Unfortunately, if the soakaway is deeper than one metre below ground level; and this includes the 300mm. gravel bed underneath the pipe, then it is in the ANAEROBIC soil layer and the bacterial growth is anaerobic.
Anaerobic bacteria cause huge problems as they produce a black slime which blocks the soakaway and the porosity of the soil.
The ridiculous fact is that most modern 'onion' shaped septic tanks have outlet levels deeper than one metre as standard! This almost certainly ensures that the soakaway is constructed in the anaerobic layer, making soakaway failure inevitable.
As Section H of the Building Regulations 1.39 states that ' Drainage fields should be designed and constructed to ensure constant aerobic contact between the liquid effluent and the subsoil' and the BS6297 2008 states that the maximum depth of the soakaway pipe is 700mm. why do leading manufacturers design septic tanks that do not comply? If you buy one of these, then reduce the height of the neck before installation to raise the outlet height.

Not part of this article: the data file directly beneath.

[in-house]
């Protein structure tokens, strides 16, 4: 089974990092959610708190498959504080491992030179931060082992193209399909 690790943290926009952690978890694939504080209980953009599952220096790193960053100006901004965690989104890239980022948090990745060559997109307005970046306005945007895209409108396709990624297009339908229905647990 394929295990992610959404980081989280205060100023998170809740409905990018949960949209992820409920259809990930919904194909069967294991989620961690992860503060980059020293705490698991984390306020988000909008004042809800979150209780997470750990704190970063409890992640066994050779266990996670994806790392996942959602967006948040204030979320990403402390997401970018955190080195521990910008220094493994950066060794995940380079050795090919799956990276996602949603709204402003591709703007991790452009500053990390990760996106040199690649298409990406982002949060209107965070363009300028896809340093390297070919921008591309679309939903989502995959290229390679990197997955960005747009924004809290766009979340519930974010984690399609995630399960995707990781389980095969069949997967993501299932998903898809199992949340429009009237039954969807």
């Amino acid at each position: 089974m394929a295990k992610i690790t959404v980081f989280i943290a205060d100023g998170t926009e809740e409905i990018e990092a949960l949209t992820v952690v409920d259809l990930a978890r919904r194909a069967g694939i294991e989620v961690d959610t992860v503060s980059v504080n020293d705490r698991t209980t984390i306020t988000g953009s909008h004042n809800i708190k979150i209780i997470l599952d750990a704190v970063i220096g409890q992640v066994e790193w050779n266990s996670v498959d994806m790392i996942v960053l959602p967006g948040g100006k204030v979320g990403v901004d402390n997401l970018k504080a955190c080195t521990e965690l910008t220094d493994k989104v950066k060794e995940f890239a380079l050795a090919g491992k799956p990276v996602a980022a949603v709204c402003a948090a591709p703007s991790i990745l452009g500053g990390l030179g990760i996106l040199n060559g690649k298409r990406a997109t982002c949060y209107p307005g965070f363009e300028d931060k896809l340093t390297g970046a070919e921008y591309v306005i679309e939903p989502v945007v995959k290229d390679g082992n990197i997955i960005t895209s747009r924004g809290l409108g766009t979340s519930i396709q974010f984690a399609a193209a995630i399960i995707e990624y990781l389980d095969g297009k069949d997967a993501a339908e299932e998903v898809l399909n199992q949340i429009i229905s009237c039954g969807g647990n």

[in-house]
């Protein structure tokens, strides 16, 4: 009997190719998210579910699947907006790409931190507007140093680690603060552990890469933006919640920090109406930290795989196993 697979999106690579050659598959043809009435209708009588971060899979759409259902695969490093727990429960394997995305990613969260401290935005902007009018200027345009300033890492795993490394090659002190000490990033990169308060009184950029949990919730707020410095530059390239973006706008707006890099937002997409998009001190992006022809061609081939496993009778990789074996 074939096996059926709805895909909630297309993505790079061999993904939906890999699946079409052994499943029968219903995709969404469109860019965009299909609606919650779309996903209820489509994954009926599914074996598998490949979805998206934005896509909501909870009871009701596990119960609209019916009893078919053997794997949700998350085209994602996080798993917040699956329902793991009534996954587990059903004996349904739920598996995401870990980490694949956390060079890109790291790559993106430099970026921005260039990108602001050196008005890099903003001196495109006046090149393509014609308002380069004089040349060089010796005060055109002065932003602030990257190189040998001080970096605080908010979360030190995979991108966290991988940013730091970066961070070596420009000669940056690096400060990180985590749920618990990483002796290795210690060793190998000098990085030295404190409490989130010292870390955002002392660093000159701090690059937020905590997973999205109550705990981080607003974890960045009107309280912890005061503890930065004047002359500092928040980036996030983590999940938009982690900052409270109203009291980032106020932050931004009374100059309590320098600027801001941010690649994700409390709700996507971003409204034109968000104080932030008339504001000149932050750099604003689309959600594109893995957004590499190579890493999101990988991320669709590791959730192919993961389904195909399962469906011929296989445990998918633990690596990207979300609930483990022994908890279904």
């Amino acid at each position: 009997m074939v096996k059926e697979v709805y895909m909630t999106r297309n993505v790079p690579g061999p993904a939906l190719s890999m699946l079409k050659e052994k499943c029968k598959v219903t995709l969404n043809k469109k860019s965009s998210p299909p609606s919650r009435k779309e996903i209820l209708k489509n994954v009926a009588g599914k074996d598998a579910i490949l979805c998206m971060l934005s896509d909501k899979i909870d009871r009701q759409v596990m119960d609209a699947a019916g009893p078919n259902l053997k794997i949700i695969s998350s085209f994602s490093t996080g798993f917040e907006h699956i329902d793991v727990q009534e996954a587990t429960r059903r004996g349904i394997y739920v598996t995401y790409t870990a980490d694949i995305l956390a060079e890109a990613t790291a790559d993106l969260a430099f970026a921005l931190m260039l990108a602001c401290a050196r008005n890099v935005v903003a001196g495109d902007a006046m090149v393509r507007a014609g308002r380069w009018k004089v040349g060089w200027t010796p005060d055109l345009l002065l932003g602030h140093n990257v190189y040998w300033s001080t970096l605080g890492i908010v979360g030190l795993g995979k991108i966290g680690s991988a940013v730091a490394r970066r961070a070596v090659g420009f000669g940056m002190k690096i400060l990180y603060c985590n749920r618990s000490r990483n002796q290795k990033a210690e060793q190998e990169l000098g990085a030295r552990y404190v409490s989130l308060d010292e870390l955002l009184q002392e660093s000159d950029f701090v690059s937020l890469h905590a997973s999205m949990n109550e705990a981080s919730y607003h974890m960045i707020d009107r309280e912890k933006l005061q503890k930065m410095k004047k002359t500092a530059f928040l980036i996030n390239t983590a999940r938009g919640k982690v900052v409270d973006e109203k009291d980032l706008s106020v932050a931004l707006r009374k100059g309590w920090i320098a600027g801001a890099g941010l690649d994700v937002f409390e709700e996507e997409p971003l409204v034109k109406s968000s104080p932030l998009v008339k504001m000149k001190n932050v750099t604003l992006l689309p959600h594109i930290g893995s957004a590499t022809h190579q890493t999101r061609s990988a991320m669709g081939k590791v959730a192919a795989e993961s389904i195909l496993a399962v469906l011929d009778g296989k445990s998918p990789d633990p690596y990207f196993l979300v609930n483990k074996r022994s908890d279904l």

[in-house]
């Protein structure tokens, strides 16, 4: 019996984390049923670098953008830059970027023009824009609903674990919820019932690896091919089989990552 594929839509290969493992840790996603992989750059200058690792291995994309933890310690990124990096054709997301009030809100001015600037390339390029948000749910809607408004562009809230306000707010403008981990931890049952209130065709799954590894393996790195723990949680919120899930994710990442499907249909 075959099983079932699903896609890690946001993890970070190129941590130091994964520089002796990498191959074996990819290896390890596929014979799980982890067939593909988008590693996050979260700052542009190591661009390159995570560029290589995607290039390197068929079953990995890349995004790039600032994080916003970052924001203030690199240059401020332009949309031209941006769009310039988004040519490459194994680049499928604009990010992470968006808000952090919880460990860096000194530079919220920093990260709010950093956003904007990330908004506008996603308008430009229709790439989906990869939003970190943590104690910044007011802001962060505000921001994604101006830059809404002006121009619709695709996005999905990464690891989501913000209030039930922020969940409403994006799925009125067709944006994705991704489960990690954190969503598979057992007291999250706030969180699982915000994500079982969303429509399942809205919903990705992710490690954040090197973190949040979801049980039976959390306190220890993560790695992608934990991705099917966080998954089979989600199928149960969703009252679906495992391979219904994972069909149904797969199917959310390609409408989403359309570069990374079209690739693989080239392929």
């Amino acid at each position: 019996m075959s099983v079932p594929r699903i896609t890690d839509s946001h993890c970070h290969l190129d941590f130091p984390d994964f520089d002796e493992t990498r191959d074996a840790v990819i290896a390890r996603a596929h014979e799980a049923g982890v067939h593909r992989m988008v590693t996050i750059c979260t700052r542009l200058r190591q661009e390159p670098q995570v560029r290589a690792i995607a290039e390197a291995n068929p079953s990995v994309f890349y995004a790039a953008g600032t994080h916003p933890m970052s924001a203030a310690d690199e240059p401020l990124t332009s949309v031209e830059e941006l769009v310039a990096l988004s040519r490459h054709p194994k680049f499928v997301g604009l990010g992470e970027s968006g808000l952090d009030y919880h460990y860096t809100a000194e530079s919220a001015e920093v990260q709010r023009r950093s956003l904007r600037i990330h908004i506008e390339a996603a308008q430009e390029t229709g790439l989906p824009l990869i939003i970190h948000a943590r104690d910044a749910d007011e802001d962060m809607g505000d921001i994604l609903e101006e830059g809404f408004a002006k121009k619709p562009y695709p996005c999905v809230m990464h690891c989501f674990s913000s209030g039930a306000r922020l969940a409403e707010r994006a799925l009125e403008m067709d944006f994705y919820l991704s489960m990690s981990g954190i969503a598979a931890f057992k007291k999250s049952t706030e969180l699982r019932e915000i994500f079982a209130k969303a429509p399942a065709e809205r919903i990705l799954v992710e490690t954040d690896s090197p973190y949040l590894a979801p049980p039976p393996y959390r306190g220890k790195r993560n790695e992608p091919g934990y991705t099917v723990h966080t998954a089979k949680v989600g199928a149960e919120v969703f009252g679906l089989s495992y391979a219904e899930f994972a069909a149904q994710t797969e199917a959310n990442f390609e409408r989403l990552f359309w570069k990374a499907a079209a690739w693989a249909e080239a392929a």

It is even worse when 'Cowboy' installers do the work. We have had many incidents where septic tanks have been fitted back to front, making it impossible for the effluent to drain away, as the 'outlet' pipe is now higher than the 'inlet' pipe.
3. Nature of the soil and its effect on the soakaway performance